I just had my first "accepted" panic attack.
Two weeks ago I started with a new therapist. He is a Zen Buddhist of Jewish heritage. We are working on a mindfulness therapy called ACT or Acceptance and Commitment Therapy. It is absolutely opposite of everything I've tried doing and have read these past 11 months of personal hell.
Instead of trying to control my thoughts of panic and anxiety, I am learning to accept them as a normal part of my human experience. Instead of narrowing the lens of what is an acceptable experience, I am expanding it.
So. I sit and I experience the panic attack. I experience the flooding of blood throughout my body. I experience the drastic increased heart rate. I experience my stomach dropping out from me. I experience the dry mouth. I experience the multiple and rapid thoughts of death, dying, emergency room visits. I experience the numbness that comes from experiencing shortness of breath. I experience the lightheaded and dizzy feelings from experiencing shortness of breath. I experience being unable to talk for fear of making things worse. I experience it and accept it as a normal range of what is human behavior for me.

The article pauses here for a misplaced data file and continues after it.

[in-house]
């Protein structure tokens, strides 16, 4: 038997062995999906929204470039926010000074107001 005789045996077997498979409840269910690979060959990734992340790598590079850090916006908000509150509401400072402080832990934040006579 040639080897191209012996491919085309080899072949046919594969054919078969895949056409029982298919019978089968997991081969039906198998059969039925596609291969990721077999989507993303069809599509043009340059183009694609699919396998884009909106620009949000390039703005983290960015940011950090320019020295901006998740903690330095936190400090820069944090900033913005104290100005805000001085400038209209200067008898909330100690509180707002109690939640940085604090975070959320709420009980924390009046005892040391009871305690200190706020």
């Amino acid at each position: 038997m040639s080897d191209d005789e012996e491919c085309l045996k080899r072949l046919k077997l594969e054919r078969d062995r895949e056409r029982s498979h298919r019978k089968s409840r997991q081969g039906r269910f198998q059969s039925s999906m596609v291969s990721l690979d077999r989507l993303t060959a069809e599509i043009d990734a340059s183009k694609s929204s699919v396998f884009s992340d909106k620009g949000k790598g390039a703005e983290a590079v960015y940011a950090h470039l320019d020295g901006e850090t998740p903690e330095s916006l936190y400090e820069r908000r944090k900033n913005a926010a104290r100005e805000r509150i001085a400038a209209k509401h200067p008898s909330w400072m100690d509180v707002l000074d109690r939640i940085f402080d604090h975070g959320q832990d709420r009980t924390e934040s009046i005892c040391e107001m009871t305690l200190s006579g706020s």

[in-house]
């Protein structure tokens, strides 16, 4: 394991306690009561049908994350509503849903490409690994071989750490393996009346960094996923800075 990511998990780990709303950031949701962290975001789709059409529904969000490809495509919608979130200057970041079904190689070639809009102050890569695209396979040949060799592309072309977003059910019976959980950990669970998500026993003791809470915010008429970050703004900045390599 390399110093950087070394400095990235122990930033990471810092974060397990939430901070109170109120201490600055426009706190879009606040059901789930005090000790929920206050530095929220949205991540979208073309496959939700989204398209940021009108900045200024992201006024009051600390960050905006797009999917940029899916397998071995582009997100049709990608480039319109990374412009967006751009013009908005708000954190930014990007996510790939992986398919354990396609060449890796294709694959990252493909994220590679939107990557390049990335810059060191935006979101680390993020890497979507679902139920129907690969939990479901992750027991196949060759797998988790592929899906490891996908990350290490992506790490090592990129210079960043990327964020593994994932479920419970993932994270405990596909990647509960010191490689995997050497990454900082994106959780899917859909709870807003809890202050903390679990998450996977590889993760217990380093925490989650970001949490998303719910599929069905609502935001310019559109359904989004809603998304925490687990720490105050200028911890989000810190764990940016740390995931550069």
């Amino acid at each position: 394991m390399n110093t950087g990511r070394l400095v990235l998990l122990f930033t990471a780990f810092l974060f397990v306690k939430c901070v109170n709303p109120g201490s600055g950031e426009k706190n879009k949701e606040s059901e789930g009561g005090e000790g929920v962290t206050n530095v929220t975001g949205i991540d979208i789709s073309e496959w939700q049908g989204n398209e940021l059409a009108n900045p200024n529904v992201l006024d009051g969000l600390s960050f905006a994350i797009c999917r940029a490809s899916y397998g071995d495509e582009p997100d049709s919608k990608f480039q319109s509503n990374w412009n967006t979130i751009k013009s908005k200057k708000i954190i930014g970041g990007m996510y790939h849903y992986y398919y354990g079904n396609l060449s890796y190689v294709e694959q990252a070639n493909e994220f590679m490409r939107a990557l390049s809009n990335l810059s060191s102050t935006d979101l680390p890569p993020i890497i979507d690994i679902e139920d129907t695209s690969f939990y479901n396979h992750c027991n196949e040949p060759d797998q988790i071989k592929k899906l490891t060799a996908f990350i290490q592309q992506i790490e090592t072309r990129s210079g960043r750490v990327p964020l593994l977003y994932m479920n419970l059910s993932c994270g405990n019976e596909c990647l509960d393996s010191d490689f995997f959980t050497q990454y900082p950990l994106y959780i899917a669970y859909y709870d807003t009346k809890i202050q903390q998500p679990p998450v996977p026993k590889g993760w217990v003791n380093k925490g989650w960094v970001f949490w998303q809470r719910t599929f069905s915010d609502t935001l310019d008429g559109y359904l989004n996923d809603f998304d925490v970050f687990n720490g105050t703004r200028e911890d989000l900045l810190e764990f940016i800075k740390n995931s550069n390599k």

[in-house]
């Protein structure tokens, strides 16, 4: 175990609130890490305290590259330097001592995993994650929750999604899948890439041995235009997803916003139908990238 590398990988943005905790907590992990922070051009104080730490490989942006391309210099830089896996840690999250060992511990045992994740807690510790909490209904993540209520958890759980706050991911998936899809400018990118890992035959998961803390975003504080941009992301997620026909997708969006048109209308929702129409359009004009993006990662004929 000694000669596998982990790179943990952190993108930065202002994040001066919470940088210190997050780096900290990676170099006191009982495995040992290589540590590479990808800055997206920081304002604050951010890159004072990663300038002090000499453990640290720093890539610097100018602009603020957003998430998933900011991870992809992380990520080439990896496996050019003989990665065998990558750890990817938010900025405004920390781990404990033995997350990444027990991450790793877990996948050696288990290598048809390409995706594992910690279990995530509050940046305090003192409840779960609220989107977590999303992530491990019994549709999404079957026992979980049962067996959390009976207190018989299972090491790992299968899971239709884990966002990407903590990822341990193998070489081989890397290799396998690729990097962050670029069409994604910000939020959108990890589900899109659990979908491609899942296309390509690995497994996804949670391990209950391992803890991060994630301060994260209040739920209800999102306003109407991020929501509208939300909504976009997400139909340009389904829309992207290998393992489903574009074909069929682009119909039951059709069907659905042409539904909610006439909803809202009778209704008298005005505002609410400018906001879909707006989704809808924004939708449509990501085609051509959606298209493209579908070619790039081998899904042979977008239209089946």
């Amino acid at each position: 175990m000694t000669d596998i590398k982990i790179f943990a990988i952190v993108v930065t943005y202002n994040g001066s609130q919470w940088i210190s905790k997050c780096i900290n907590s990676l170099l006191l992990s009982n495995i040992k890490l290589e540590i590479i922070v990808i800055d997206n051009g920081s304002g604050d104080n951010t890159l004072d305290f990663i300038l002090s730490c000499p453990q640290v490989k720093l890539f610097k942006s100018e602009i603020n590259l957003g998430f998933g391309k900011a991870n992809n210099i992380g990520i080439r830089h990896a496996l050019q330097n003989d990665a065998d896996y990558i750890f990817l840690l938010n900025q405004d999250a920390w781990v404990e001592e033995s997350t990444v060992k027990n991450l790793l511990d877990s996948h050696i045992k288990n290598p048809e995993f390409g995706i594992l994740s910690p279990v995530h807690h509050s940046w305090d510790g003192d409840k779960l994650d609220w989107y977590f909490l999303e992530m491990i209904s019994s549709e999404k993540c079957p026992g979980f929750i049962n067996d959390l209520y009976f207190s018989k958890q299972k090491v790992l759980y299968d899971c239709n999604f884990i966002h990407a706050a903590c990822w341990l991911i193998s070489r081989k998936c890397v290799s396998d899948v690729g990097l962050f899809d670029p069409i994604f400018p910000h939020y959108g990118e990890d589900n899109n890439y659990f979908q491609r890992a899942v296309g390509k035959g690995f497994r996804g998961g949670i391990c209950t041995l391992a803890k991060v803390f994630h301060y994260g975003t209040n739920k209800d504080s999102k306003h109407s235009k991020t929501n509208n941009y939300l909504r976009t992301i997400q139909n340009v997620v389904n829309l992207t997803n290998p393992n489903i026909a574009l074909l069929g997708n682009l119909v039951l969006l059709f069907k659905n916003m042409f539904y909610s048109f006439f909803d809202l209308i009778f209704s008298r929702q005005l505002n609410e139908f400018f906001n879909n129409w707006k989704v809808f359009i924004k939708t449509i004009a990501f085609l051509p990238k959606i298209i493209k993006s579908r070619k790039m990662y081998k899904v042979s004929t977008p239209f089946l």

It's honestly a lot less stressful than trying to push it away and keep it at bay. This panic attack (which generally tips into a prolonged anxiety attack) lasted for only 15 minutes. And now I am calm. Tired, because panic attacks are exhausting, but calm.
My therapist wants me to become bored with having panic attacks. He wants me to have so many that I'm literally saying, "Eh, whatever." I know it probably seems insane to be so accepting of something so intensely damaging and painful to my emotional state of being and my physical state of being, but there's something about it that works.
Acceptance. It's a beautiful, beautiful thing. It is the powerful drive of any relationship... We know we are loved when we are accepted into someone's home, someone's embrace, someone's life. We know we are loved by God for he accepts us, as we are, into his Kingdom, here and now.
I feel at peace when I accept myself and when I accept that I am accepted. I am learning that it takes me a little longer to do my homework, my housework, my life because I have panic attacks, I have anxiety. It makes me no better or worse than before or to come. I just am. Who I am. Right here and now. That's a beautiful thing to accept and know.
Here's to a process. A lifelong process.